Wage and Hour Attorneys

Most employees must be paid for all the hours they work and must be paid overtime if working more than 40 hours per week. Various federal and Pennsylvania laws secure this right.

Unfortunately, some employers misapply the exemptions, and employees may be deprived of overtime as a result. In those case, workers may have a claim against their employer for all the money they should have been paid.

Philadelphia, PA Wage and Hour Attorneys

If you have been improperly paid by a current or former employer, then you may have missed out on money you rightfully earned under Pennsylvania or federal law. We have offices in Philadelphia, Moorestown, New Jersey and New York, New York. A dedicated wage and hour lawyer from Console Mattiacci Law, LLC can assist you in collecting what is owed to you.

Wage & Hour Laws : Requirement to Pay Employees for Hours Worked

Both federal and state law in Pennsylvania and New Jersey give workers the right to be paid for all hours they work unless their job meets one of a few exemptions. They must be paid a minimum wage for all of those hours, as well. The minimum wage is currently $7.25 under federal and state law in Pennsylvania; the minimum wage in New Jersey is $8.25.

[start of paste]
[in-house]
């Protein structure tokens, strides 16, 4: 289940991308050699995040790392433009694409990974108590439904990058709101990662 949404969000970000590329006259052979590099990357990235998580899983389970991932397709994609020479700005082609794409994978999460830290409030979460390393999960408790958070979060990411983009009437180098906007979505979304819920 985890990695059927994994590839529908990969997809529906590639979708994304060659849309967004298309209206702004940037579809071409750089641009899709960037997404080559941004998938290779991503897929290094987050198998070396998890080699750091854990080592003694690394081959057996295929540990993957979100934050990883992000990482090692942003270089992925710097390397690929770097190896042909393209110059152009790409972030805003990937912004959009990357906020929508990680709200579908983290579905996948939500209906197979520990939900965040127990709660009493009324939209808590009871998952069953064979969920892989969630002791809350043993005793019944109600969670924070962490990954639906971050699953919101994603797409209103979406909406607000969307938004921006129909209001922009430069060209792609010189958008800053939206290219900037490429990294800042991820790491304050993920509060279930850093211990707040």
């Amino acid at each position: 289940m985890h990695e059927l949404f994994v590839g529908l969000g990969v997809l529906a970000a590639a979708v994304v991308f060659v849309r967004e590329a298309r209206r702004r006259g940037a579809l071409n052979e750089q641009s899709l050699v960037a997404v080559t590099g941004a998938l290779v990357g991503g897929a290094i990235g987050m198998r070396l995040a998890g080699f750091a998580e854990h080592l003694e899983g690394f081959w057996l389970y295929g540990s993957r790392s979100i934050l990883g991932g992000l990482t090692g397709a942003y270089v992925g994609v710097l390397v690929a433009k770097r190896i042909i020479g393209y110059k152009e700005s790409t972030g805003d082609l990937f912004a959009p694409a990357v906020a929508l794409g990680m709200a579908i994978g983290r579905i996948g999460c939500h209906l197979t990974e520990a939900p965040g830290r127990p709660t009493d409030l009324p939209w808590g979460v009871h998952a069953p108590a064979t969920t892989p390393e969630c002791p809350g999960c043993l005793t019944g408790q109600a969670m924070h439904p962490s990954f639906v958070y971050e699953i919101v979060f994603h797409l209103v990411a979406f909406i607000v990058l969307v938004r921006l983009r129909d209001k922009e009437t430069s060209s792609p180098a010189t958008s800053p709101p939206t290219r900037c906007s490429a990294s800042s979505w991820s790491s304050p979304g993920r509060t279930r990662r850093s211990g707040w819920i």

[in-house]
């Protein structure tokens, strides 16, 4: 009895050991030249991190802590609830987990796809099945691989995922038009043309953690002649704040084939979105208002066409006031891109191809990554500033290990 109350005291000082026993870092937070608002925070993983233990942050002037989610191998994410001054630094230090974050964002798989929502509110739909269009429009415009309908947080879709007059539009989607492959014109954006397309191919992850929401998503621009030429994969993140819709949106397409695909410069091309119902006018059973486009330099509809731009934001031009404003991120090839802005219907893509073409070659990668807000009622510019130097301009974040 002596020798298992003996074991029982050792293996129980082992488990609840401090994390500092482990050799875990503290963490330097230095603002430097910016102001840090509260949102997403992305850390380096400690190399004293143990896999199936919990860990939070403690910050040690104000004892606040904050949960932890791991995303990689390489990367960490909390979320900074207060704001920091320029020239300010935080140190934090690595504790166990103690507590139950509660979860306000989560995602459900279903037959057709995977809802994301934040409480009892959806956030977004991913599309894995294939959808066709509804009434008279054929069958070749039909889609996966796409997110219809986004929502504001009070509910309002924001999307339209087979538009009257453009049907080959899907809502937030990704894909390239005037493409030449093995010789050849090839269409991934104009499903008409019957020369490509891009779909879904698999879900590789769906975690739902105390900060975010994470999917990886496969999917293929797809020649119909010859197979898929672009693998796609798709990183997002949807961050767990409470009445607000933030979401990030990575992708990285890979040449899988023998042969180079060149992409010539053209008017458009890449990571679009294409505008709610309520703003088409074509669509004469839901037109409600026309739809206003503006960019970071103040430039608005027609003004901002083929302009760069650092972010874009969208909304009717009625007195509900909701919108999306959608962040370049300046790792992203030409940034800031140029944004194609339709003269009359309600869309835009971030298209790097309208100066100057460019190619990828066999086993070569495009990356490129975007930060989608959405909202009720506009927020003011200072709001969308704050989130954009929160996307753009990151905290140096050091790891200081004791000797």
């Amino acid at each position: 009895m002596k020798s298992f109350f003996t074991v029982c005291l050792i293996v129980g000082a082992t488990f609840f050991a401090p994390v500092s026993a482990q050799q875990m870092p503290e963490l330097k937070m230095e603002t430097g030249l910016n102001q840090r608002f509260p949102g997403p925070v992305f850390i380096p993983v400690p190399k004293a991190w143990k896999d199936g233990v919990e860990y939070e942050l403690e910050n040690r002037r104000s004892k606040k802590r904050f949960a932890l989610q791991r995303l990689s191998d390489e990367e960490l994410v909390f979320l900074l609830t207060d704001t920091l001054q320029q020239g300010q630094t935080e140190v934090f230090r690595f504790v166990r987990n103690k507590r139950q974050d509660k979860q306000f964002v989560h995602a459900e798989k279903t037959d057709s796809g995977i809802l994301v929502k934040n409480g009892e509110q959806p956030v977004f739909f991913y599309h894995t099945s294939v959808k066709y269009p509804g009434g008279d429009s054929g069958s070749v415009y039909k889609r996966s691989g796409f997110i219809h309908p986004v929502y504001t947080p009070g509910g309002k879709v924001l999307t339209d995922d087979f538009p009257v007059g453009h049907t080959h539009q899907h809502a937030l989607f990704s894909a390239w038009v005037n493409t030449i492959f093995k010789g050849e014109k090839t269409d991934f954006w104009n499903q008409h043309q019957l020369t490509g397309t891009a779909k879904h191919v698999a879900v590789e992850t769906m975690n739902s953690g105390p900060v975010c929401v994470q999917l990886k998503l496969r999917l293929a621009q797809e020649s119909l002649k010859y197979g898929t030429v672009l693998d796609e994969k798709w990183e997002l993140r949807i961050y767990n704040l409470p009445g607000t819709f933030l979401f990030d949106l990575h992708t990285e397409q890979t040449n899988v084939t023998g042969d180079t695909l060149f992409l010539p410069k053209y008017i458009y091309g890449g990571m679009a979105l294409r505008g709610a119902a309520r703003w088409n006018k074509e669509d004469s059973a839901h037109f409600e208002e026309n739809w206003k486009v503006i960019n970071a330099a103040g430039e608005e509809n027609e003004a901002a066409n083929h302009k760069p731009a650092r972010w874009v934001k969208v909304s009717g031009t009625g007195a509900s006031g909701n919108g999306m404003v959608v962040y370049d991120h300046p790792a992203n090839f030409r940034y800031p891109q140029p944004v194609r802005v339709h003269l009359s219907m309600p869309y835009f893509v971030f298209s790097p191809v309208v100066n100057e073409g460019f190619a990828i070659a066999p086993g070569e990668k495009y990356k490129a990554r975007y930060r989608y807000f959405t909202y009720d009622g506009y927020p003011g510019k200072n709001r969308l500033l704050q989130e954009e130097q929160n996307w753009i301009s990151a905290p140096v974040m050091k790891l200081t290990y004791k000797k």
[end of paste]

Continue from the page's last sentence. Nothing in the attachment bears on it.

In addition, if an employee works more than 40 hours per week, they must be paid at an overtime rate, which is one and a half times more than their regular pay rate. Again, there are some exemptions under federal and state law.

Just because you are paid a salary, or a set weekly, biweekly or monthly amount, does not mean that you can be denied overtime pay in some circumstances.

Exemptions to Requirement Under Federal and State Law

Federal law and state law have exemptions both to minimum wage requirements and overtime requirements.

Exemptions are narrowly interpreted. The exemptions from both minimum wage and overtime laws under Pennsylvania law are in 34 Pa. Code §§ 231.81-231.85. They include:


  • Primary duty is management of an enterprise, or of a customarily recognized department or subdivision;
  • Customarily and regularly directs the work of two or more employees;
  • Has the authority to hire and/or fire employees, or the employer gives the employee’s opinion particular weight in employment decisions;
  • Customarily and regularly exercises discretionary powers;